January's Retail Sales Figures Bring Consumer Spending to Higher Levels Than Most Investors Realize

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The month-to-month changes in retail spending shared by the media haven't fully illustrated how much consumer spending has recovered since the 2008 lull.

Retail Spending n U.S., as of January, 2011

Monthly consumer spending in December of 2010 and January of 2011 was as strong as it was at the end of the growth cycle in late 2007.

The Rhino Report's Chief Analyst James Brumley has compiled recent retail spending data verifying that combined consumption of all retail goods including autos, auto parts, and restaurant sales has nearly reclaimed peak levels from late 2007 and early 2008. Assumptions that the economy and consumers are "years away from a full recovery" are largely unsubstantiated, as suggested by the historical data.

Each month, the U.S. Census Bureau posts updated figures of total retail consumption in the United States. The vast majority of these investor-data providers only examine the change since the prior month. In January of 2011, retail sales were higher by 0.3% with our without auto and auto parts sales.

While valuable data, when delivered only one month at a time (and with no bigger-trend context offered), the Bureau's numbers don't often prove useful to investors making long-term buy or sell decisions.

In response to that deficiency, James Brumley has recently compiled a decade's worth of raw retail sales date to visually illustrate actual long-term retail sales trends. The most recent update of this total sales figure indicates that monthly consumer spending in December of 2010 and January of 2011 was as strong as it was at the end of the growth cycle in late 2007.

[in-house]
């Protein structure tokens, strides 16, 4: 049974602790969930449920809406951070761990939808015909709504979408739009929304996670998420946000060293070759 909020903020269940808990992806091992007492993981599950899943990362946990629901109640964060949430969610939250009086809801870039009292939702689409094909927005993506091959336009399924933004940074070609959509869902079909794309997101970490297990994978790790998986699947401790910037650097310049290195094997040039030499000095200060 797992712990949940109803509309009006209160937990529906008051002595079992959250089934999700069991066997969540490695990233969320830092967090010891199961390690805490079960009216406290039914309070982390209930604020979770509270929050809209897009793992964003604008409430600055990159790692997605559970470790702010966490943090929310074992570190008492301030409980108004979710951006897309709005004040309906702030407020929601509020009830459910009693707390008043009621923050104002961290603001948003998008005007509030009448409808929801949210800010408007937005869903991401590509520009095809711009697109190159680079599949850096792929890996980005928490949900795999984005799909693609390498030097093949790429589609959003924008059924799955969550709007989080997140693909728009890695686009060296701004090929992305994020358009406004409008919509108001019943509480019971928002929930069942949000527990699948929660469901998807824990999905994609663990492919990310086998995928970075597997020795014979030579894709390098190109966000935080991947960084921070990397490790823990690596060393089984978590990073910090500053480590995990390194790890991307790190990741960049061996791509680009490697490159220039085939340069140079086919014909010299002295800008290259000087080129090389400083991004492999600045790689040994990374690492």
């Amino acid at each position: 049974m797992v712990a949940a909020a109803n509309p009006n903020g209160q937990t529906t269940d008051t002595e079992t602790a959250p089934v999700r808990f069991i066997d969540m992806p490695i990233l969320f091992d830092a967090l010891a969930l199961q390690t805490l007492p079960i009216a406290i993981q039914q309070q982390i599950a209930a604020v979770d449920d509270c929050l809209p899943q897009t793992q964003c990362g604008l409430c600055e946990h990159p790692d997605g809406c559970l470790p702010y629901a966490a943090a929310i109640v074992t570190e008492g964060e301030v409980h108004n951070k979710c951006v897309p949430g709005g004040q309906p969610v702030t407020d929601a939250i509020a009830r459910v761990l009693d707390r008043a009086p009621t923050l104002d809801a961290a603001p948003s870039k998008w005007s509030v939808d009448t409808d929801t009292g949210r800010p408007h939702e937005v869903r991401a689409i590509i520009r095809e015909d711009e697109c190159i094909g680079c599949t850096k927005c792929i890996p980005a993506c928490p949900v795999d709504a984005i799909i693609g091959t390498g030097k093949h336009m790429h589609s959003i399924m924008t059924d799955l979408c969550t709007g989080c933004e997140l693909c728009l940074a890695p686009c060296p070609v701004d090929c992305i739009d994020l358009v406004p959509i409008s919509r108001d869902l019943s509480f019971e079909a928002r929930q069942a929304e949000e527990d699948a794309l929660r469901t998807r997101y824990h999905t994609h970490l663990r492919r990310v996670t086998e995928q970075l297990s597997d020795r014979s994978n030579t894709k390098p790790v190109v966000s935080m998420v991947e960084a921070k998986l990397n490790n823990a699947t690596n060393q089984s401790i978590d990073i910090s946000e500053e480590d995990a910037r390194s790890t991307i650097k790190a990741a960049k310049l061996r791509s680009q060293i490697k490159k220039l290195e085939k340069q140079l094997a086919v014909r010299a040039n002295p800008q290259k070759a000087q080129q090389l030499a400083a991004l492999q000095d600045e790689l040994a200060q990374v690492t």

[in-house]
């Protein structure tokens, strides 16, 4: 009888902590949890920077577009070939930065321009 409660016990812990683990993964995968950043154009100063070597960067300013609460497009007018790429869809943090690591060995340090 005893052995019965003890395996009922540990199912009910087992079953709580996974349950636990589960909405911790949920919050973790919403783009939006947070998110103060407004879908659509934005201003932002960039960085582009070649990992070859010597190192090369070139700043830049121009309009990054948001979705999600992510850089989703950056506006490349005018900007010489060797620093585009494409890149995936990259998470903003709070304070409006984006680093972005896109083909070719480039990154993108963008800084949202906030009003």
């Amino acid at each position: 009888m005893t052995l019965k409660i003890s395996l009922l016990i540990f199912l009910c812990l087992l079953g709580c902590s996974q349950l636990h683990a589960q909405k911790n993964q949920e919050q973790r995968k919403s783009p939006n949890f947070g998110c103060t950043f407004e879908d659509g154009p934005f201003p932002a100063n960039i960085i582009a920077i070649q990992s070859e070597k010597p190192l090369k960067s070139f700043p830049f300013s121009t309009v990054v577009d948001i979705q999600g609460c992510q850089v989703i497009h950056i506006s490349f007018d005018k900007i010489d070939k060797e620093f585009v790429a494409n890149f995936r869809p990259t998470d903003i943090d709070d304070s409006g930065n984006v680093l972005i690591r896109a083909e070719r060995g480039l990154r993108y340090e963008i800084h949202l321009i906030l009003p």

Retail sales, ex-autos and ex-restaurants, reached $274 billion in December, and stayed firm at $271 billion in January. December's level matched the peak level from July of 2008.

Retail sales including autos but ex-restaurants came in at $341 billion in December of last year as well as in January of this year. The prior peak was $342 billion in November of 2007.

Neither number is adjusted to account for inflation, but Brumley adds that inflation has been negligible thus far.

"This is essentially a case where investors as well as the media are so consumed by the month to month progress - expressed as a percentage change - that they lose sight of the bigger trend, and that's the one that actually matters. While the actual retail sales data paints a compelling picture of consumer health, it's just one of many data sets that are telling a similar story. Investors simply don't know about them because the media doesn't take time to tell a story completely."

For more information on how you can access this chart as well as all other long-term economic/investment charts, the Rhino Report web site is located at: http://www.rhinoreport.com

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James Brumley
The Rhino Report

Source: The Rhino Report


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